3D Virtual Worlds for Language Learning

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3D Virtual Worlds for Language Learning
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3D Virtual Worlds for Language Learning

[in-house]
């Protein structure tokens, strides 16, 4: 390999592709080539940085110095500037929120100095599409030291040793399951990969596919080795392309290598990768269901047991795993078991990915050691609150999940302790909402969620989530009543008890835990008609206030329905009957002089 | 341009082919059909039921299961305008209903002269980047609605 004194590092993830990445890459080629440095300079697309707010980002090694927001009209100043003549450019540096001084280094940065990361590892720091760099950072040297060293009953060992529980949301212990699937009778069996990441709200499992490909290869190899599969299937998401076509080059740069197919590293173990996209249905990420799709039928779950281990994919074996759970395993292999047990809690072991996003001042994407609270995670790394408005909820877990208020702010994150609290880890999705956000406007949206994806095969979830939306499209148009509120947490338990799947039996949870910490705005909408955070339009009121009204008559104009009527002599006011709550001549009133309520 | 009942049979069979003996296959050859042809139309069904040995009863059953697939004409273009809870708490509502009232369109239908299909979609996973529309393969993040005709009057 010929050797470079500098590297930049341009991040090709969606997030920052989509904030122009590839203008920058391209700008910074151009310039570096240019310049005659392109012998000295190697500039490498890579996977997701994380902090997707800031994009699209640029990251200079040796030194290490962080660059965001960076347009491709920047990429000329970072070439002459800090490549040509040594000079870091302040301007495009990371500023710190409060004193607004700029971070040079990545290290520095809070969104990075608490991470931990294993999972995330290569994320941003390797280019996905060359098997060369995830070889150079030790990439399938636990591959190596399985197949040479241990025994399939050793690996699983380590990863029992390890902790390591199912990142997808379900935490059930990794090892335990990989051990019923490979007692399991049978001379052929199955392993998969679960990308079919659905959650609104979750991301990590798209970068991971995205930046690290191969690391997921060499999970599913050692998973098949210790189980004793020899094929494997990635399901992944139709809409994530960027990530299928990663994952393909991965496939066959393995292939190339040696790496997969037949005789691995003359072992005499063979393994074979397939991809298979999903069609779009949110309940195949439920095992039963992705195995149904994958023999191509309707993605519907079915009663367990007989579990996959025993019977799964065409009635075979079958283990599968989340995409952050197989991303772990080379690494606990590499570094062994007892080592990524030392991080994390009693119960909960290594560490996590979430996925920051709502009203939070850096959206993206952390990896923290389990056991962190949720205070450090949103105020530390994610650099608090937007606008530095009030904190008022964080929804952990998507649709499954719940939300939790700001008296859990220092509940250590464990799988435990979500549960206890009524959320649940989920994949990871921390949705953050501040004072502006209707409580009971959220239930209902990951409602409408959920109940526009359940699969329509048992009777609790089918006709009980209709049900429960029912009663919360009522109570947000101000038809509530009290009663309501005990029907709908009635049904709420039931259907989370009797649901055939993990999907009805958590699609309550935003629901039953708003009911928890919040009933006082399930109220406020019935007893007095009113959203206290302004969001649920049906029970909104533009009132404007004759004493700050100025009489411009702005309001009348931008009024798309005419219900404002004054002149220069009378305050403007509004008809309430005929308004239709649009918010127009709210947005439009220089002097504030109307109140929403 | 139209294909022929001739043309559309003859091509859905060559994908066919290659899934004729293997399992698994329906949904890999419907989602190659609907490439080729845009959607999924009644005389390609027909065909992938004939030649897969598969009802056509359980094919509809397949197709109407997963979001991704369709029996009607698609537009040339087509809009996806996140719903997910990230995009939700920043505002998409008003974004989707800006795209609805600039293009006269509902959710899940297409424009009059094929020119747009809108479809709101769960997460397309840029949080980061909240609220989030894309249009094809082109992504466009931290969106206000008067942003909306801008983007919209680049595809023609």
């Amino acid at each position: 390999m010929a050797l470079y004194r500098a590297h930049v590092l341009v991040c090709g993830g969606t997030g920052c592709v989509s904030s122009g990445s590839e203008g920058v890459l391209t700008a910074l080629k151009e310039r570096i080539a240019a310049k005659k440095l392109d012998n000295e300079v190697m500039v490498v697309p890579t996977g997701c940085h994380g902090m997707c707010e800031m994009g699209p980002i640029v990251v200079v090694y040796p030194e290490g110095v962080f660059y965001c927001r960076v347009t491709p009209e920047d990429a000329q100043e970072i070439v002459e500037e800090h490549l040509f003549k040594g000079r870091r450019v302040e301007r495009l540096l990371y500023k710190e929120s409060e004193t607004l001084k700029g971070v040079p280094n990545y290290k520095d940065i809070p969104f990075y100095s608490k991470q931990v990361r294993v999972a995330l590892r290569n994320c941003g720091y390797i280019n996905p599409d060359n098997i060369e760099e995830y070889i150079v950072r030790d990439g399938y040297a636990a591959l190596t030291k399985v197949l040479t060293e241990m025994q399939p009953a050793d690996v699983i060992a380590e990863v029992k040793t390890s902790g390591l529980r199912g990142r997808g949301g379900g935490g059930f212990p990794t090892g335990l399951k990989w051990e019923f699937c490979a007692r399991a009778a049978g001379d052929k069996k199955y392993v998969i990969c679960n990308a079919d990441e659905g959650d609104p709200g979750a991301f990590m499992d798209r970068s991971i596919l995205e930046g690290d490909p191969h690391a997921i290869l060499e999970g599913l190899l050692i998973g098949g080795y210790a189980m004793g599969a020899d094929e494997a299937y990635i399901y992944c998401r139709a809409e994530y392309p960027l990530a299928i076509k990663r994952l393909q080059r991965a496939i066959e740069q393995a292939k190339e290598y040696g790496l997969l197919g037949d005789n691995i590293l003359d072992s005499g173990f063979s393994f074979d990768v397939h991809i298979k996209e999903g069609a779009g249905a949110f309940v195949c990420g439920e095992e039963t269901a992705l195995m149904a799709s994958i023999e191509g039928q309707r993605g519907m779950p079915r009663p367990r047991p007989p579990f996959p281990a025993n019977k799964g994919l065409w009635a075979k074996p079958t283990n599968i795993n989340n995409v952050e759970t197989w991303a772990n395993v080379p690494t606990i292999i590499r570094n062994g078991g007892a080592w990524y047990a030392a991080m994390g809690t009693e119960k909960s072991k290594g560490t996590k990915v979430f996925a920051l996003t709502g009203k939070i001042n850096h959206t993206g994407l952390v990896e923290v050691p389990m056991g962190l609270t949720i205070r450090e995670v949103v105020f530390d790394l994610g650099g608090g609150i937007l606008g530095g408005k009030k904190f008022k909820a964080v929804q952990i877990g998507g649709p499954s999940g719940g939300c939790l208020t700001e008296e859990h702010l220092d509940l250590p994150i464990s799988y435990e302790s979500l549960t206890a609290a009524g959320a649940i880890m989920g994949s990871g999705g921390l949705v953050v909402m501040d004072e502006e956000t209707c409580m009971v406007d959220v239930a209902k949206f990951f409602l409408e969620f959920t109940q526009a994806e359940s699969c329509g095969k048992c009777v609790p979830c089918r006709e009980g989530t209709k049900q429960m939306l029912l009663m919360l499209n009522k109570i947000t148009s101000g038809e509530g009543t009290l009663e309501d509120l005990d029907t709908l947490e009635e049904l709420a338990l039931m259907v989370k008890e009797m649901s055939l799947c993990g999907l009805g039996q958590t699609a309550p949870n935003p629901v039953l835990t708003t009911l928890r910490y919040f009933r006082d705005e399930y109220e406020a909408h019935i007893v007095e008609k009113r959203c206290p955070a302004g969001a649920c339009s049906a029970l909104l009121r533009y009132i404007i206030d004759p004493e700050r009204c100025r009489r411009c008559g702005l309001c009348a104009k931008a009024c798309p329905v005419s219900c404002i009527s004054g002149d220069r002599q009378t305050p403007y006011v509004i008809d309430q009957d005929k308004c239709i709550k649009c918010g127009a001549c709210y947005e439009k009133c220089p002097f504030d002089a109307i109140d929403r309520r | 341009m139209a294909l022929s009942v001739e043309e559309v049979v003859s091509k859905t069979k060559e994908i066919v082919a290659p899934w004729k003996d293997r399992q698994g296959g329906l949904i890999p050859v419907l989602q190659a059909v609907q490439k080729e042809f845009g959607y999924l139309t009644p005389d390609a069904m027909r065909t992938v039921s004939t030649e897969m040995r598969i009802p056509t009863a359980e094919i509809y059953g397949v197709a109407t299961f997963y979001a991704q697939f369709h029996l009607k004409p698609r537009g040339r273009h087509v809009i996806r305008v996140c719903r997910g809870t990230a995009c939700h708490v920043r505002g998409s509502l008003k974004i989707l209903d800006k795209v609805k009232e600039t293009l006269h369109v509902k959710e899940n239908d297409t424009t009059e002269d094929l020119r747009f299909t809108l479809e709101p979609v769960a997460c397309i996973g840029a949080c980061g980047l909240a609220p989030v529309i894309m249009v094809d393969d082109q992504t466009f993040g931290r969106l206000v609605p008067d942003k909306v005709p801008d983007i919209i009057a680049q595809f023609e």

1. 1. 3D Virtual Worlds for Language Learning a guide for teachers How to use 3D Virtual Environments in Language Lessons 3D virtual worlds offer us places to meet others, spaces to create our own reality and locations for us to simply exist in. Language learners can draw on these social, immersive and creative experiences to practice and improve language skills. What is it? And how is it normally used? A 3D virtual world looks and feels like an online computer game. However, virtual worlds such as Second Life are fundamentally different from games, because there are no specific tasks to complete and the aim is not to compete with other players. Instead, a virtual world is simply a 3D social space. It allows us to meet others around the world in an established online environment. Second Life is probably the best known 3D virtual world, but it is not the only one. Some other virtual environments that you may have heard of include There.com, Twinity and Exit Reality. Generally virtual worlds are relaxed environments where anyone can go to socialize. However, many businesses and countless educational institutions are using virtual worlds for private meetings, classes and public events. Why would we be interested? • Social learning: students can meet others, whether fellow students from their own institution or students at a partner institute or simply native speakers of their target language. Both specific tasks and general conversation practice are available in a relaxed environment. • Immersive learning: 3D virtual environments allow students to really be somewhere. Students can easily (virtually) visit real locations or explore imaginary places. This allows us to add reality to specific tasks by including the physical interaction with the location as part of the language task, yet it avoids being bound by the logistics of arranging visits. • Creativity: some virtual worlds (especially Second Life) allow users to build objects (real or imaginary) in a cheap and easy way. Students can create and decorate their own virtual home, customize their avatar’s appearance and create virtual vehicles. There are therefore opportunities for students to role play within a specific context and to collaborate with other students in building tasks. • Relevance: for many students virtual worlds seem normal places to be. Virtual meetings or presentations are different from their real life equivalents and so students will benefit from practicing 21st Century skills within a 3D virtual environment. How can we use it for language learning? Virtual worlds lend themselves to location-specific and socially interactive learning opportunities. Below are some suggested activities. I. Virtual Field Trips: students can visit places to see what they look like. Second Life has many islands that are replicas of real life cities (see www.avatarlanguages.com/freepractice for some examples). Explorative activities allow students to make the trips their own by choosing their own locations. Students can also be invited to comment on what they see and do – perhaps considering whether they Avatar Languages Page We are an online language school offering private classes in English, Spanish and other languages. 1/3 Find out more about our innovative teaching at www.avatarlanguages.com